Watching *Cathy console her little boy, *Bryan, you would think they are just like any other mother and child at the playground. She sends him off after a few sips of water and goldfish. He races off to meet his friends. Cathy watches him go with a look that beams of pride. Only, their story is so much more than pride.
We chat a bit and she slowly opens up about her story. Her and her husband tried for years to get pregnant. When the traditional calendar watching and other means did not work they wondered what to do next. Due to their cultural values and family, they did not know if they could go through in vitro fertilization or adoption. For a long time, both of their parents would ask when would the couple make them grandparents. At family holiday gatherings, as they saw their nieces and nephews race around the home, there was always a needling relative asking when is it their time.
People mean well when they ask what they think is an innocent question. Only it feels like an arrow through their heart. They want to be a family so badly. They have great jobs and a beautiful home. One day Cathy was at her doctor’s for the latest test results on her egg count when she spied an IVF brochure on the table in the waiting room. She slipped it into her purse to look at it in private.
Later that night she talked it over with her husband. They agreed to start the procedure in private. They would cash in their Savings account to pay for the treatments. After three attempts and one miscarriage, they got pregnant with Bryan.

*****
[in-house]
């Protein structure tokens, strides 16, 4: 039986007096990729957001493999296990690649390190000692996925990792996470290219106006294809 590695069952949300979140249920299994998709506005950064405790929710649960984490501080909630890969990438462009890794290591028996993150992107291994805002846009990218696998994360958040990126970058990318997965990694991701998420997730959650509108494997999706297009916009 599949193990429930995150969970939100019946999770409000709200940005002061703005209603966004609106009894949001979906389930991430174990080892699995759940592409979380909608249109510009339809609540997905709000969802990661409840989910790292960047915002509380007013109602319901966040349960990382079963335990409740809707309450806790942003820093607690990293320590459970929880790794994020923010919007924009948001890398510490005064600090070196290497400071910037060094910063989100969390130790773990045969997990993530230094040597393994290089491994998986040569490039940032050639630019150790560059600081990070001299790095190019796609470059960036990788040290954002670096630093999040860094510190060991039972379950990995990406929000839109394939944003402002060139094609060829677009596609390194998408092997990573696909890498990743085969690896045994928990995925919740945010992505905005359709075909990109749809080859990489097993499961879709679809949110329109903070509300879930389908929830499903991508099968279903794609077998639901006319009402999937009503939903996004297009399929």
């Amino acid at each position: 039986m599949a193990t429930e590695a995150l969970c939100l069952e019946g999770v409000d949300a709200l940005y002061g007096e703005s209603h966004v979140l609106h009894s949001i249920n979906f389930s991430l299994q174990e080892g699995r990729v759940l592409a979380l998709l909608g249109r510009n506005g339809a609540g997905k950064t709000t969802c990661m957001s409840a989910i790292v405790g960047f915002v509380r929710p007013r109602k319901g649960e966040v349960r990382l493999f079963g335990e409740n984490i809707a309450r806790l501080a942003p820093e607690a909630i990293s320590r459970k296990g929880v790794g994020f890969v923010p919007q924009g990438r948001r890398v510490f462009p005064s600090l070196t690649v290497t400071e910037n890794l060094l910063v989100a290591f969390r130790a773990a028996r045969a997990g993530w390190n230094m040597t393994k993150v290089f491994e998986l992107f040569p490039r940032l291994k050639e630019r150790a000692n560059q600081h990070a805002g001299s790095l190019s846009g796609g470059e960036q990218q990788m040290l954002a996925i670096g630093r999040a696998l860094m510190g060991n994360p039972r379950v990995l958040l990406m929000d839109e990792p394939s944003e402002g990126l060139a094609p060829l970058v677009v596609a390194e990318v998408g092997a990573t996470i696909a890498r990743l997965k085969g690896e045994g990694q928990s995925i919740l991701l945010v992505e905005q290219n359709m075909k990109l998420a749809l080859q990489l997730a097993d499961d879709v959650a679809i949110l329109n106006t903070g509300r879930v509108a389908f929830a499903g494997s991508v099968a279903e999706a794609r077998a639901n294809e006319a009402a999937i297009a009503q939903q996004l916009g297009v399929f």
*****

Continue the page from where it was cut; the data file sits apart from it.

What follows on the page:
Their family does not know. You can imagine how happy they are along with their families to have a beautiful happy son.
I watch them pack up and leave. Their hands joined together as they walk home. I can’t help but think of them and other families who may hold a similar story. Every holiday that a couple goes childless opens up the heartache. Not everyone is like Cathy who had the financial means to have the IVF treatments.
With all the benefits to get public funding for IVF treatments, I wonder if this year will be BC’s year to get it?
Personally, I believe the parents who want to be parents by any and every means are the best kind. With some provinces and countries world-wide providing public funding for IVF, will more BC families get help too?
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*Names have been changed to protect their privacy.
Disclosure: I am a valued member of the #IVF4BC blog team. As such, I received compensation, but my opinion is my own.
2 thoughts on “An IVF Confession #ivf4bc”
What a sad and yet happy story! I’m so happy that they were able to have a child, but it’s terribly sad that they had to cash in their savings and keep it secret to do so!
People should not have to lose their savings for even trying to have kids. Partial coverage up to a certain point….giving a leg up when it comes to working out their finances etc seems only fair.